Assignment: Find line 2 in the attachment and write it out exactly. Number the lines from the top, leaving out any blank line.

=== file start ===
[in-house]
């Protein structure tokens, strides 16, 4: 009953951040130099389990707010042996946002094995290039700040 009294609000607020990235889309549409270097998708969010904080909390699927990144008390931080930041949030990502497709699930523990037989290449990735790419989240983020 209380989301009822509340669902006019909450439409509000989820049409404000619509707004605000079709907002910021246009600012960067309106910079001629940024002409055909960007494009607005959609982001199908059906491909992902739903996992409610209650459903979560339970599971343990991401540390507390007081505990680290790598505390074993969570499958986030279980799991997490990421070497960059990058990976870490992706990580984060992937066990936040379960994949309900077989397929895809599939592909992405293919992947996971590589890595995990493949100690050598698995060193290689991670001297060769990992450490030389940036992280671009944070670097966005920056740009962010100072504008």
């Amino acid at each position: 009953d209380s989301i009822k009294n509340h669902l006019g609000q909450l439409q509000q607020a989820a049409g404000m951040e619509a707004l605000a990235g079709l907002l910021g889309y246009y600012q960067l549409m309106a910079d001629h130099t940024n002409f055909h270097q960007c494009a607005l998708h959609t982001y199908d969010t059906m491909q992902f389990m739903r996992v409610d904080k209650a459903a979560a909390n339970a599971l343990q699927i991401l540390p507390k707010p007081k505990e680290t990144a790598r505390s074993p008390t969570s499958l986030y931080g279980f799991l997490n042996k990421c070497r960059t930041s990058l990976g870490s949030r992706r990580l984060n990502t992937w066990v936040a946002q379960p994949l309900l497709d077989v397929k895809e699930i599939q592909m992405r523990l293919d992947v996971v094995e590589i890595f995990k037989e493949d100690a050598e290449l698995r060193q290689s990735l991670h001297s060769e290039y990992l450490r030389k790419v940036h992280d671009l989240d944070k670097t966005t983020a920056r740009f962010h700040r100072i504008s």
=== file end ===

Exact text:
């Protein structure tokens, strides 16, 4: 009953951040130099389990707010042996946002094995290039700040 009294609000607020990235889309549409270097998708969010904080909390699927990144008390931080930041949030990502497709699930523990037989290449990735790419989240983020 209380989301009822509340669902006019909450439409509000989820049409404000619509707004605000079709907002910021246009600012960067309106910079001629940024002409055909960007494009607005959609982001199908059906491909992902739903996992409610209650459903979560339970599971343990991401540390507390007081505990680290790598505390074993969570499958986030279980799991997490990421070497960059990058990976870490992706990580984060992937066990936040379960994949309900077989397929895809599939592909992405293919992947996971590589890595995990493949100690050598698995060193290689991670001297060769990992450490030389940036992280671009944070670097966005920056740009962010100072504008």